In general terms, the contractor is to provide facilities engineering, operation and maintenance, and related services[4] at the following four locations within the Census Bureau campus in Suitland, Maryland:  (1) Census Headquarters, North Building and Garage; (2) Census Headquarters, South Building and Garage; (3) Washington National Records Center; and (4) Suitland Child Care Center.  PWS at 11; Memorandum of Law (MOL) at 1.  The solicitation advises that the contractor must provide “management, supervision, labor, materials, equipment, and supplies,” and “shall be responsible for the efficient, effective, economical, and satisfactory operation, scheduled and unscheduled maintenance, and repair of equipment and systems” within the property line of those locations.  PWS at 1, 11.  Currently two contractors perform various services that are encompassed by the PWS at the four locations under two separate 8(a) contracts that were awarded in 2020.  GSA Resp. to SBA Comments at 5; AR, exh. 5, Tab 5, SBA Approval Letter; exh. 5, Tab 8, Sole-Source Justification and Approval (J&A); exh. 6, Tab 3, N&S Property Services, LLC Award at 2.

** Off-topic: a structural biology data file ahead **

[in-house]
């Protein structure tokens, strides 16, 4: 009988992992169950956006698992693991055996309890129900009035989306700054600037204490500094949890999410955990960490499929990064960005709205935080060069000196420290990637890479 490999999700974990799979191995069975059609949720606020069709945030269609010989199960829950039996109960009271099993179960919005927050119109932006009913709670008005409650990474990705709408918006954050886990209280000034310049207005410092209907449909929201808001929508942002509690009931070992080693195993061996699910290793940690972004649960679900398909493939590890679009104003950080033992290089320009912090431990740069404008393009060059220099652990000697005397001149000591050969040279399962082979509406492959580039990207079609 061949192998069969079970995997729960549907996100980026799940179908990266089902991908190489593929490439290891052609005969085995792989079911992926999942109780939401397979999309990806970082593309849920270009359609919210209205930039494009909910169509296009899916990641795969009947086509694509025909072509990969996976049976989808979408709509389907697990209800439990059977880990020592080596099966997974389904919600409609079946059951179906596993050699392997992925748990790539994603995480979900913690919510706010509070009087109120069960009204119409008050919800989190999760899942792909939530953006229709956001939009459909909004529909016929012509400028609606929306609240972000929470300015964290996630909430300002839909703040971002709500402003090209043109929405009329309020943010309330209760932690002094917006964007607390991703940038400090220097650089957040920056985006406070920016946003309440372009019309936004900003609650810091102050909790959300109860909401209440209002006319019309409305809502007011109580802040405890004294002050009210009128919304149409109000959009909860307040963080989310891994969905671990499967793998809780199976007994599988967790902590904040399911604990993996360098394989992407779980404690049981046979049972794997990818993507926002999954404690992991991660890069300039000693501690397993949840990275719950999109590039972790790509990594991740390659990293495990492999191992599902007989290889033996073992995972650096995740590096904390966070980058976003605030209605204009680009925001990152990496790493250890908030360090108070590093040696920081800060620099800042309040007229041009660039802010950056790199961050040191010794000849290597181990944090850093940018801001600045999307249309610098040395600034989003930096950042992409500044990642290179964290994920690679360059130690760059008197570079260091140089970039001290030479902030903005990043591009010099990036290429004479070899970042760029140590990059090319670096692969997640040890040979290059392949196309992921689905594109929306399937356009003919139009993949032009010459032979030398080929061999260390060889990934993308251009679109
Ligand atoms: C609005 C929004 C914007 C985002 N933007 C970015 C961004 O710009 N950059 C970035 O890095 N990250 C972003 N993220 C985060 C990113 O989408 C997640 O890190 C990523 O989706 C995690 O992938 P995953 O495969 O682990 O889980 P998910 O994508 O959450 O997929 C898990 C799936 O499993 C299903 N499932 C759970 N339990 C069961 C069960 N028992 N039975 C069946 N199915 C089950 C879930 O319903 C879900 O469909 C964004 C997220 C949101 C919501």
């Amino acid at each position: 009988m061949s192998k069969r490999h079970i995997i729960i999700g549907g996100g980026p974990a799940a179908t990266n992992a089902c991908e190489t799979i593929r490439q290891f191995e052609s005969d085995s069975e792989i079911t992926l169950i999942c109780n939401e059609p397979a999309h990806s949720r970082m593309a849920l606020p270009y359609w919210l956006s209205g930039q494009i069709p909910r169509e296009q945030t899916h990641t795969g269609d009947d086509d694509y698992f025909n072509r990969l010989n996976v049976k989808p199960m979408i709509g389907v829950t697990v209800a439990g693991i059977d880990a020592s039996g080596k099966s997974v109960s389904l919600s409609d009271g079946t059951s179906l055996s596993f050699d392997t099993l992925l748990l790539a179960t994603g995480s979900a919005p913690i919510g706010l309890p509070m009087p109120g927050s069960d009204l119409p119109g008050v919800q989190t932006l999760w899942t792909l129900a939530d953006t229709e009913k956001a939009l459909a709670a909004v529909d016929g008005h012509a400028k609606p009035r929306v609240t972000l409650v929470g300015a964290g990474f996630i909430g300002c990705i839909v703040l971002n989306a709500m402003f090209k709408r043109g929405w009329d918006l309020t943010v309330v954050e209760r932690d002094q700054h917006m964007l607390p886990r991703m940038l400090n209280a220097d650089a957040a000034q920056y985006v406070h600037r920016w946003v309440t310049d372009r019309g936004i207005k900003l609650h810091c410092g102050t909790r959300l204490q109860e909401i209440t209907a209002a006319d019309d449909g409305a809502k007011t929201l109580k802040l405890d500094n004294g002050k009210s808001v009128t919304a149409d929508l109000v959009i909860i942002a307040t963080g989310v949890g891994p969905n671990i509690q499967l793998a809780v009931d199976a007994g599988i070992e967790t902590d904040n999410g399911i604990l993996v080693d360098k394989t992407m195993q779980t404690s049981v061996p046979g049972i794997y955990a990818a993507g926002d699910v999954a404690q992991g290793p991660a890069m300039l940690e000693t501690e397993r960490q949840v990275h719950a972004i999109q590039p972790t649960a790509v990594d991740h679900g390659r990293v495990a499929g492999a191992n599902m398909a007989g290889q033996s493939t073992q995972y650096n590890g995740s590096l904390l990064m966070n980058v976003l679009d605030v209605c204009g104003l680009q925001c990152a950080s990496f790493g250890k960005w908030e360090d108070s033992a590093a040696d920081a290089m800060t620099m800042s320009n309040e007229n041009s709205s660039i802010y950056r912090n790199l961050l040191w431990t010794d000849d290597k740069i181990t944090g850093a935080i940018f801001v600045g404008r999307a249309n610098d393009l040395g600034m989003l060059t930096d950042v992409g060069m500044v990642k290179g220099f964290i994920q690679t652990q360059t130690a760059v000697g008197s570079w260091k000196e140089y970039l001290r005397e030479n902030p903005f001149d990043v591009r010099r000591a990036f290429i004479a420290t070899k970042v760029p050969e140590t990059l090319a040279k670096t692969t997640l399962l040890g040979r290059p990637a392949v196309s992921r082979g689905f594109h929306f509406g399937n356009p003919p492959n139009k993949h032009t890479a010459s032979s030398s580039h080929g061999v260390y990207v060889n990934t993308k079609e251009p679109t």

The PWS states that the BPA here will be a departure from GSA’s traditional model previously used to procure basic operation, maintenance and repair services.  PWS at 11, 18.  The PWS explains that historically the agency solely procured the mechanical maintenance component of an entire facilities management program.  Id. at 11, 18.  These procurements used a national template statement of work and attempted enforcement of performance through robust inspections and aggressive monetary deductions.  Id. at 18.  Contractors were often relegated to a task performance role with all program and planning decisions retained by government employees.  Id.  The agency explained that this business model required substantial government technical expertise, was very expensive, and tended to diminish both the working relationship with the contractor, as well as the agency’s objective to leverage private industry competencies and innovation.  Id.

The PWS further explains that the RFQ seeks facilities engineering and O&M services incorporating “systems thinking” into all components of the contract.[5]  Id.  The stated objective of the BPA is “to procure a holistic and integrated complete facilities management program that will meet the current and future needs of GSA and tenant agencies over the term of the BPA.”  Id. at 11 (emphasis added).  The PWS reiterates that it is only identifying the agency’s minimum requirements and expected outcomes.  Vendors were expected to articulate and provide specific details in their quotations of how they will accomplish the requirements, meet objectives, integrate programs, and support GSA’s mission and program philosophies.  Id. at 11, 19; see also RFQ at 15-17.